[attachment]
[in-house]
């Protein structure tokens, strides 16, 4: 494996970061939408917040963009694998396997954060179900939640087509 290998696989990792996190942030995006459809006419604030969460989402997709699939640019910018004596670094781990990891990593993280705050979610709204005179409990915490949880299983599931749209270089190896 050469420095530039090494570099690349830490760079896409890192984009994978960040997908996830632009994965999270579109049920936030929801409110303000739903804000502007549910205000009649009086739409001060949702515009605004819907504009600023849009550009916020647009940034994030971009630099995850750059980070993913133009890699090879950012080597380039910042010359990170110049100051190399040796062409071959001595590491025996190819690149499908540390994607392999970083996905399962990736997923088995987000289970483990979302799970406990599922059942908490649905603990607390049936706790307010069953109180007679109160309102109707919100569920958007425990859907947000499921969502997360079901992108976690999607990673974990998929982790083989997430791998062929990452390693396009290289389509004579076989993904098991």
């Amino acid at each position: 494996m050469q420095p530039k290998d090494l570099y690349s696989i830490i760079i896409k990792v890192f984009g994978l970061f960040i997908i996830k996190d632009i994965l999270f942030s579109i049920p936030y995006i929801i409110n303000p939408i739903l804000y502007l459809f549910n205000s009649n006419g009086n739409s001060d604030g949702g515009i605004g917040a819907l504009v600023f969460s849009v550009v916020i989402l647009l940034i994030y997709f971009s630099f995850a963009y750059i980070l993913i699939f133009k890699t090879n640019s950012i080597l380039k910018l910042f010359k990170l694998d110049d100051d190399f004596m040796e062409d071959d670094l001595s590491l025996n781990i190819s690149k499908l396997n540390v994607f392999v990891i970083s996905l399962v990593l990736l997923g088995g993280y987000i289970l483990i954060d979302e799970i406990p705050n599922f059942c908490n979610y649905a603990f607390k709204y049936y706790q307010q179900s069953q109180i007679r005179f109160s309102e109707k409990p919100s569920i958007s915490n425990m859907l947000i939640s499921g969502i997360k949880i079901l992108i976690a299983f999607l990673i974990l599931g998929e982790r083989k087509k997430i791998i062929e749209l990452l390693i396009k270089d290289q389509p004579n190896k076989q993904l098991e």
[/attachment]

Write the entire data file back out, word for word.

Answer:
[in-house]
């Protein structure tokens, strides 16, 4: 494996970061939408917040963009694998396997954060179900939640087509 290998696989990792996190942030995006459809006419604030969460989402997709699939640019910018004596670094781990990891990593993280705050979610709204005179409990915490949880299983599931749209270089190896 050469420095530039090494570099690349830490760079896409890192984009994978960040997908996830632009994965999270579109049920936030929801409110303000739903804000502007549910205000009649009086739409001060949702515009605004819907504009600023849009550009916020647009940034994030971009630099995850750059980070993913133009890699090879950012080597380039910042010359990170110049100051190399040796062409071959001595590491025996190819690149499908540390994607392999970083996905399962990736997923088995987000289970483990979302799970406990599922059942908490649905603990607390049936706790307010069953109180007679109160309102109707919100569920958007425990859907947000499921969502997360079901992108976690999607990673974990998929982790083989997430791998062929990452390693396009290289389509004579076989993904098991």
């Amino acid at each position: 494996m050469q420095p530039k290998d090494l570099y690349s696989i830490i760079i896409k990792v890192f984009g994978l970061f960040i997908i996830k996190d632009i994965l999270f942030s579109i049920p936030y995006i929801i409110n303000p939408i739903l804000y502007l459809f549910n205000s009649n006419g009086n739409s001060d604030g949702g515009i605004g917040a819907l504009v600023f969460s849009v550009v916020i989402l647009l940034i994030y997709f971009s630099f995850a963009y750059i980070l993913i699939f133009k890699t090879n640019s950012i080597l380039k910018l910042f010359k990170l694998d110049d100051d190399f004596m040796e062409d071959d670094l001595s590491l025996n781990i190819s690149k499908l396997n540390v994607f392999v990891i970083s996905l399962v990593l990736l997923g088995g993280y987000i289970l483990i954060d979302e799970i406990p705050n599922f059942c908490n979610y649905a603990f607390k709204y049936y706790q307010q179900s069953q109180i007679r005179f109160s309102e109707k409990p919100s569920i958007s915490n425990m859907l947000i939640s499921g969502i997360k949880i079901l992108i976690a299983f999607l990673i974990l599931g998929e982790r083989k087509k997430i791998i062929e749209l990452l390693i396009k270089d290289q389509p004579n190896k076989q993904l098991e």